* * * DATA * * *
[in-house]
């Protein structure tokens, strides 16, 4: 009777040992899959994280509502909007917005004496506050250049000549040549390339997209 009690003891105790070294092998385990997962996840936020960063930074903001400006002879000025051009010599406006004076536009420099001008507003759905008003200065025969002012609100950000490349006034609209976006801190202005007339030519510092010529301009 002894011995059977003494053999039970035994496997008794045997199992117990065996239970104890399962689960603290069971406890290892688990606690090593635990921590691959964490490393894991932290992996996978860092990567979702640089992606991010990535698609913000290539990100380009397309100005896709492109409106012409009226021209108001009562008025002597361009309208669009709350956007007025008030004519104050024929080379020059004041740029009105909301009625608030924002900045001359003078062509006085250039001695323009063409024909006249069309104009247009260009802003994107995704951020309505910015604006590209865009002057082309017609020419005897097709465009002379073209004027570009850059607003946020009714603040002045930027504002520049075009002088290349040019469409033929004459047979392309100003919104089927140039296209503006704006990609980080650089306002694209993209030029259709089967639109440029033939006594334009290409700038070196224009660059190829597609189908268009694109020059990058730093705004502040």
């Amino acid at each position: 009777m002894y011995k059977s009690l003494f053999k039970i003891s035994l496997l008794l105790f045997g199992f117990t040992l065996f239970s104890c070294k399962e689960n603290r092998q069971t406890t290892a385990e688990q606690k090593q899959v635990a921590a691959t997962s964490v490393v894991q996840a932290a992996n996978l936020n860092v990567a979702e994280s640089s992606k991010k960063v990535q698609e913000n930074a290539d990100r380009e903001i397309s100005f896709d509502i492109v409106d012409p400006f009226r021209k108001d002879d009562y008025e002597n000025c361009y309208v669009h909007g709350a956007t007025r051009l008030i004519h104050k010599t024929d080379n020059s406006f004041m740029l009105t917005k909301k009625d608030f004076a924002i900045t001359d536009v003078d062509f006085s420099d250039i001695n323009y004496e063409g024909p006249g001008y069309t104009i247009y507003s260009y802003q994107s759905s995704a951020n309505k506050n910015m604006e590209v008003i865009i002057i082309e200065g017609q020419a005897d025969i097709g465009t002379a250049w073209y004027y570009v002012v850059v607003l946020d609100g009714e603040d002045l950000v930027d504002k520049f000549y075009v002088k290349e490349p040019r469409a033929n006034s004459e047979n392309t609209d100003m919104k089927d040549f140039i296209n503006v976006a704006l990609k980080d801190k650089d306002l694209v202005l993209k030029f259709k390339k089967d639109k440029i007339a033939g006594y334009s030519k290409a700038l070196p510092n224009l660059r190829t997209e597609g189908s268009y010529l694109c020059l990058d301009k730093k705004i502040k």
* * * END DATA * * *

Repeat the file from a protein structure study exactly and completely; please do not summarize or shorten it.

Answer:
[in-house]
């Protein structure tokens, strides 16, 4: 009777040992899959994280509502909007917005004496506050250049000549040549390339997209 009690003891105790070294092998385990997962996840936020960063930074903001400006002879000025051009010599406006004076536009420099001008507003759905008003200065025969002012609100950000490349006034609209976006801190202005007339030519510092010529301009 002894011995059977003494053999039970035994496997008794045997199992117990065996239970104890399962689960603290069971406890290892688990606690090593635990921590691959964490490393894991932290992996996978860092990567979702640089992606991010990535698609913000290539990100380009397309100005896709492109409106012409009226021209108001009562008025002597361009309208669009709350956007007025008030004519104050024929080379020059004041740029009105909301009625608030924002900045001359003078062509006085250039001695323009063409024909006249069309104009247009260009802003994107995704951020309505910015604006590209865009002057082309017609020419005897097709465009002379073209004027570009850059607003946020009714603040002045930027504002520049075009002088290349040019469409033929004459047979392309100003919104089927140039296209503006704006990609980080650089306002694209993209030029259709089967639109440029033939006594334009290409700038070196224009660059190829597609189908268009694109020059990058730093705004502040």
């Amino acid at each position: 009777m002894y011995k059977s009690l003494f053999k039970i003891s035994l496997l008794l105790f045997g199992f117990t040992l065996f239970s104890c070294k399962e689960n603290r092998q069971t406890t290892a385990e688990q606690k090593q899959v635990a921590a691959t997962s964490v490393v894991q996840a932290a992996n996978l936020n860092v990567a979702e994280s640089s992606k991010k960063v990535q698609e913000n930074a290539d990100r380009e903001i397309s100005f896709d509502i492109v409106d012409p400006f009226r021209k108001d002879d009562y008025e002597n000025c361009y309208v669009h909007g709350a956007t007025r051009l008030i004519h104050k010599t024929d080379n020059s406006f004041m740029l009105t917005k909301k009625d608030f004076a924002i900045t001359d536009v003078d062509f006085s420099d250039i001695n323009y004496e063409g024909p006249g001008y069309t104009i247009y507003s260009y802003q994107s759905s995704a951020n309505k506050n910015m604006e590209v008003i865009i002057i082309e200065g017609q020419a005897d025969i097709g465009t002379a250049w073209y004027y570009v002012v850059v607003l946020d609100g009714e603040d002045l950000v930027d504002k520049f000549y075009v002088k290349e490349p040019r469409a033929n006034s004459e047979n392309t609209d100003m919104k089927d040549f140039i296209n503006v976006a704006l990609k980080d801190k650089d306002l694209v202005l993209k030029f259709k390339k089967d639109k440029i007339a033939g006594y334009s030519k290409a700038l070196p510092n224009l660059r190829t997209e597609g189908s268009y010529l694109c020059l990058d301009k730093k705004i502040k």